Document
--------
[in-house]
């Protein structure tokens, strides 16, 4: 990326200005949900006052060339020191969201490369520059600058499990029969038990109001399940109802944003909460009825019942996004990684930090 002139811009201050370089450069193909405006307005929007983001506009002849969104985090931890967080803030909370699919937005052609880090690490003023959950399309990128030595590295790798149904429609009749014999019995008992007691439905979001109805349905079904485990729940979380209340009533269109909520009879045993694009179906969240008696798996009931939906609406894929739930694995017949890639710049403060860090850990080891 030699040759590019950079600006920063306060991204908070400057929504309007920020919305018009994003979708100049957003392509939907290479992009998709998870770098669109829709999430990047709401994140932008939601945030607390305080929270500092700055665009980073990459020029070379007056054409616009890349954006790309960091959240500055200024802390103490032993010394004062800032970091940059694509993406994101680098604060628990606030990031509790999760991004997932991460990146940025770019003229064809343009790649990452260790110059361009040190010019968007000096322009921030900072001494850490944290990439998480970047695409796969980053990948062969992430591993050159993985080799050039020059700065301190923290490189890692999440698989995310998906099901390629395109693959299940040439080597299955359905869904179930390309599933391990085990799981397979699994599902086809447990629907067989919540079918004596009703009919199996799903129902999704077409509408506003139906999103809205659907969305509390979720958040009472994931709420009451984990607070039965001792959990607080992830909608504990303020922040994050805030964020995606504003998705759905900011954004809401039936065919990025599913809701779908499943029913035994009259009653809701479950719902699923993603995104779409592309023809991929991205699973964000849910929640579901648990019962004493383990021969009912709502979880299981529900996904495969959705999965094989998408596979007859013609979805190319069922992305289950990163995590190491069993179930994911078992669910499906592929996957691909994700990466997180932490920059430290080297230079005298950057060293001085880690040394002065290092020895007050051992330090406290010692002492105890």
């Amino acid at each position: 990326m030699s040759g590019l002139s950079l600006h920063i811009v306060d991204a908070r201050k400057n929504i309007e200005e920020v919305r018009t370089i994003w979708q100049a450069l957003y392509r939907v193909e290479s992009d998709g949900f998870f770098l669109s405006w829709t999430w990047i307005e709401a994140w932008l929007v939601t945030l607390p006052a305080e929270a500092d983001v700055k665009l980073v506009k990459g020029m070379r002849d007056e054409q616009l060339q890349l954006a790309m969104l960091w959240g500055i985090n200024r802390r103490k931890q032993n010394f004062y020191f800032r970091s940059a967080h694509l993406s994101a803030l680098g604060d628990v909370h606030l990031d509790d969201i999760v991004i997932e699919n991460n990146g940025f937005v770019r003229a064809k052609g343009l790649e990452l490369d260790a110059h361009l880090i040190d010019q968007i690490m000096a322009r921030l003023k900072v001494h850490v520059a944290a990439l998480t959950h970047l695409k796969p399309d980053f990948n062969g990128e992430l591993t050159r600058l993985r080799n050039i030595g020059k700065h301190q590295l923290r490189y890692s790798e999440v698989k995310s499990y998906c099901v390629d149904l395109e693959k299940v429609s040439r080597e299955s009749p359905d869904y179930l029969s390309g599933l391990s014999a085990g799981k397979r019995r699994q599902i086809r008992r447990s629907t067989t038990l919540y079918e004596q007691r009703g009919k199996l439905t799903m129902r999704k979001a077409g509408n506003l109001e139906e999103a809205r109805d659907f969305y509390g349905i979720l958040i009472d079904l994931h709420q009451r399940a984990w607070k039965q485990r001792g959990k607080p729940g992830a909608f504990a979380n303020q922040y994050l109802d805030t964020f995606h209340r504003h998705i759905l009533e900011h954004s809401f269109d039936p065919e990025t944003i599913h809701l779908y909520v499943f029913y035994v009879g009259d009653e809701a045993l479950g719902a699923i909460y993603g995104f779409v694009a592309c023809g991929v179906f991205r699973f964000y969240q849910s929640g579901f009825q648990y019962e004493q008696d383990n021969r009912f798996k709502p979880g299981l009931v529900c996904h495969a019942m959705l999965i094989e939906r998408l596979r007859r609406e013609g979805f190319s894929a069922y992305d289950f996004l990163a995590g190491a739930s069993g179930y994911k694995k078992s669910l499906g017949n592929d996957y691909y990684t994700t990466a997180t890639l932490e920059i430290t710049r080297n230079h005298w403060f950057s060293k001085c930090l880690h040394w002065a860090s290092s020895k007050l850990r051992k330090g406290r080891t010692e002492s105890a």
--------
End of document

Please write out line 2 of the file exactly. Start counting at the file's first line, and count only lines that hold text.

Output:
């Protein structure tokens, strides 16, 4: 990326200005949900006052060339020191969201490369520059600058499990029969038990109001399940109802944003909460009825019942996004990684930090 002139811009201050370089450069193909405006307005929007983001506009002849969104985090931890967080803030909370699919937005052609880090690490003023959950399309990128030595590295790798149904429609009749014999019995008992007691439905979001109805349905079904485990729940979380209340009533269109909520009879045993694009179906969240008696798996009931939906609406894929739930694995017949890639710049403060860090850990080891 030699040759590019950079600006920063306060991204908070400057929504309007920020919305018009994003979708100049957003392509939907290479992009998709998870770098669109829709999430990047709401994140932008939601945030607390305080929270500092700055665009980073990459020029070379007056054409616009890349954006790309960091959240500055200024802390103490032993010394004062800032970091940059694509993406994101680098604060628990606030990031509790999760991004997932991460990146940025770019003229064809343009790649990452260790110059361009040190010019968007000096322009921030900072001494850490944290990439998480970047695409796969980053990948062969992430591993050159993985080799050039020059700065301190923290490189890692999440698989995310998906099901390629395109693959299940040439080597299955359905869904179930390309599933391990085990799981397979699994599902086809447990629907067989919540079918004596009703009919199996799903129902999704077409509408506003139906999103809205659907969305509390979720958040009472994931709420009451984990607070039965001792959990607080992830909608504990303020922040994050805030964020995606504003998705759905900011954004809401039936065919990025599913809701779908499943029913035994009259009653809701479950719902699923993603995104779409592309023809991929991205699973964000849910929640579901648990019962004493383990021969009912709502979880299981529900996904495969959705999965094989998408596979007859013609979805190319069922992305289950990163995590190491069993179930994911078992669910499906592929996957691909994700990466997180932490920059430290080297230079005298950057060293001085880690040394002065290092020895007050051992330090406290010692002492105890």